Deborah Dickerson, associate professor in the Myers-Lawson School of Construction and the Charles E. Via, Jr. Department of Civil and Environmental Engineering and, has been appointed to lead the Virginia Tech Center for Innovation in Construction Safety, Health, and Well-being.
The center is a consortium of researchers, students, industry leaders, and worker representatives conducting interdisciplinary research to improve safety and health in construction. Dickerson has been involved with the center since its inception and previously served on the leadership team in 2006-2010.
As a certified industrial hygienist, certified safety professional, and certified hazardous materials manager, Dickerson has 18 years of professional experience in the fields of occupational safety, industrial hygiene, and environmental compliance.
Recently, Dickerson established a nationally recognized research program emphasizing control of health hazards arising from construction operations and the built environment. Specific projects have included risk assessment of asbestos and lead in public school facilities, control of silica in concrete operations, interventions to improve worker protection on construction sites, and radon-resistant home construction methods.
Dickerson’s first objective is to create a community of research affiliates and collaborators focusing on the concept of Total Worker Health. Total Worker Health is an approach to protecting workers through the recognition that work is a social determinant of health: job-related factors such as wages, hours of work, workload and stress levels, cultural and socioeconomic factors, interactions with coworkers and supervisors, access to paid leave, and health-promoting workplaces all can have an important impact on the well-being of workers, their families, and their communities.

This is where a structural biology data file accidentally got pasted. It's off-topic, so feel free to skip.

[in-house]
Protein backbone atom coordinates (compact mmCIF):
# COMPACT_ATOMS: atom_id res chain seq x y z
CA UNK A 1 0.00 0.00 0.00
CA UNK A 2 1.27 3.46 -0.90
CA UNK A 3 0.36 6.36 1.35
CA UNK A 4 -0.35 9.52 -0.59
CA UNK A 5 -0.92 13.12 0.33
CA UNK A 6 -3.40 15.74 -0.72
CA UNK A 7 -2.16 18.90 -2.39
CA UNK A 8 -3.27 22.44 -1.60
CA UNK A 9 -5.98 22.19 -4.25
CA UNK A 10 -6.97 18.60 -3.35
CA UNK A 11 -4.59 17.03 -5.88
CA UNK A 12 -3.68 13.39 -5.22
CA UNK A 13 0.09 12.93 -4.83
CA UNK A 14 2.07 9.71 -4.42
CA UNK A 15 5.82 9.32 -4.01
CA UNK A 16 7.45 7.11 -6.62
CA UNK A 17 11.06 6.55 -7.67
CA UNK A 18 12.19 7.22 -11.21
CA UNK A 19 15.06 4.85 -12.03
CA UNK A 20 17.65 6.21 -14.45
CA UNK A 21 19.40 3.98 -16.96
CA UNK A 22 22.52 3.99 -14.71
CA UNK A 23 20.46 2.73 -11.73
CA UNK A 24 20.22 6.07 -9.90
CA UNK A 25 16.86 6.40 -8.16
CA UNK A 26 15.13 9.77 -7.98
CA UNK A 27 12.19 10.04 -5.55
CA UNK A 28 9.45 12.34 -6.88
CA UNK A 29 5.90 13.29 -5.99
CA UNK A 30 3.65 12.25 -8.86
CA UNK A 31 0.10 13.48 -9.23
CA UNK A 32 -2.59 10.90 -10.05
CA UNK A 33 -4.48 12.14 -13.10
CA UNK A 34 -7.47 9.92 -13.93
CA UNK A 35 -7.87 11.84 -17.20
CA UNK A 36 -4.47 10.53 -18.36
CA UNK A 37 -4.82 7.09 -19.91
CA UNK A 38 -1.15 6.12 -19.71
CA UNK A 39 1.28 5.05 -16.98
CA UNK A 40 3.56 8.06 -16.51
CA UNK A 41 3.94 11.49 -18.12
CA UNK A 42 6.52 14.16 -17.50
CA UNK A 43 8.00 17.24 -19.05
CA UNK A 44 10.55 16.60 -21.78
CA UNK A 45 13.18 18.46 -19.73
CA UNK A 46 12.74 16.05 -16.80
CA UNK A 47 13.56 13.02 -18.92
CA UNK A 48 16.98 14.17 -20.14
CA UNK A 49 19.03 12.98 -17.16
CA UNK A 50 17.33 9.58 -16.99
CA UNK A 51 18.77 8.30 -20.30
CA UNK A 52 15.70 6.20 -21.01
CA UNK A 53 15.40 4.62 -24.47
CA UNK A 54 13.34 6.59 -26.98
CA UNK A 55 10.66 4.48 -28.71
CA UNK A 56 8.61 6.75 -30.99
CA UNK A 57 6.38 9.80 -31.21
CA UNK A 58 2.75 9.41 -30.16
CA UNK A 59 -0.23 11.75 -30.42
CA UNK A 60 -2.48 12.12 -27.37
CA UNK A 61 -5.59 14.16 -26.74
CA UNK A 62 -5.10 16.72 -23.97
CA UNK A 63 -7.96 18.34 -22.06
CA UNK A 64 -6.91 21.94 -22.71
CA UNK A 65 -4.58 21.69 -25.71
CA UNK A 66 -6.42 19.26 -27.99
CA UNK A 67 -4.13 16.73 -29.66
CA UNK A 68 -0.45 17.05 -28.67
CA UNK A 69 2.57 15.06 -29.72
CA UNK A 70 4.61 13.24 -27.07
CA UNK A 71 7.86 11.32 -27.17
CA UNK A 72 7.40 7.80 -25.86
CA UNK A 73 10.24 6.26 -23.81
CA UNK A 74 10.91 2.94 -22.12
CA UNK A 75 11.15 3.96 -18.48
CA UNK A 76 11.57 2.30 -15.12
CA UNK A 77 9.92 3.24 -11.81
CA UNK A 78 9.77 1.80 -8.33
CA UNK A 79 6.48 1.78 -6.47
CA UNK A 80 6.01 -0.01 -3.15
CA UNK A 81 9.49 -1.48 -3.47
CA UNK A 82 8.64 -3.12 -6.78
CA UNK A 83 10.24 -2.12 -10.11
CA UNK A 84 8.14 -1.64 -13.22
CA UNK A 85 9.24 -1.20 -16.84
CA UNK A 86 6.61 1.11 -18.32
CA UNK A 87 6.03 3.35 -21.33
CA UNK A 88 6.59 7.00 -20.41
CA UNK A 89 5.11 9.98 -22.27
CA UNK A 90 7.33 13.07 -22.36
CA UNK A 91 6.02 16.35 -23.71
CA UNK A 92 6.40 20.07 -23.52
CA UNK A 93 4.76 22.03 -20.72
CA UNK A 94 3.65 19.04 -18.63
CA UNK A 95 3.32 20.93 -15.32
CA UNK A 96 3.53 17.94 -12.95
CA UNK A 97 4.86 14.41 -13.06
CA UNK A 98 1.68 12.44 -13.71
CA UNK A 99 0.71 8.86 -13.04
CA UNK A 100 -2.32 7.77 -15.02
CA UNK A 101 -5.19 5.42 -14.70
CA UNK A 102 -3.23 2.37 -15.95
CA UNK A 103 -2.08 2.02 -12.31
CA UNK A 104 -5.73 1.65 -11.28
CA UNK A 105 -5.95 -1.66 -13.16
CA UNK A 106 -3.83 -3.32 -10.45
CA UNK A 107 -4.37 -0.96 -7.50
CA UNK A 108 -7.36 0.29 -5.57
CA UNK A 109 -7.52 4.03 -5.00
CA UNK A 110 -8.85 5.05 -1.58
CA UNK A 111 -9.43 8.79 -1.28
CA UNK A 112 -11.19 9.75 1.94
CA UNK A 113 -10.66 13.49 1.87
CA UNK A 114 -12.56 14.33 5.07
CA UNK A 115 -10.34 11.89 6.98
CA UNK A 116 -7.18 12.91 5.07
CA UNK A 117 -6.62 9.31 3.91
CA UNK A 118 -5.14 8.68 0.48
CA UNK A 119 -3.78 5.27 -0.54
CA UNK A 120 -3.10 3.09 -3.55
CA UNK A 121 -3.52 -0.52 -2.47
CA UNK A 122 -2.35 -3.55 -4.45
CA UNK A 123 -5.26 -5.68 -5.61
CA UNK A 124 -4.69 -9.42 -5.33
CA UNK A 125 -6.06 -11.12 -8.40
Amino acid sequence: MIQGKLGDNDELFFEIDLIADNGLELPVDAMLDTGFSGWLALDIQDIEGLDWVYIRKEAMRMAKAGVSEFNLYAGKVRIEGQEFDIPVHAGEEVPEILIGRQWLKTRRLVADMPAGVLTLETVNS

Dickerson aims to create a research affiliate community which spans many pertinent disciplines: public health, behavioral health, environmental science and engineering, occupational health and safety, environmental justice, human factors, and construction management. A multidisciplinary research community such as this would be well-positioned to address issues that currently impact the health and safety of the construction workforce, such as: cultural and socioeconomic disparities, an aging workforce, substance addiction, communication barriers, work-related stress, and organizational system barriers.
A long-term center goal is to pursue a large-scale grant from the National Institute for Occupational Safety and Health to create a Center of Excellence in Total Worker Health. In June 2011, the institue launched the Total Worker Health Program as an evolution of the programs, Steps to a Healthier U.S. Workforce and the Work Life Initiatives. The programs support the development and adoption of ground-breaking research and best practices of approaches that emphasize the opportunities to sustain and improve worker safety and health through a primary focus on the workplace.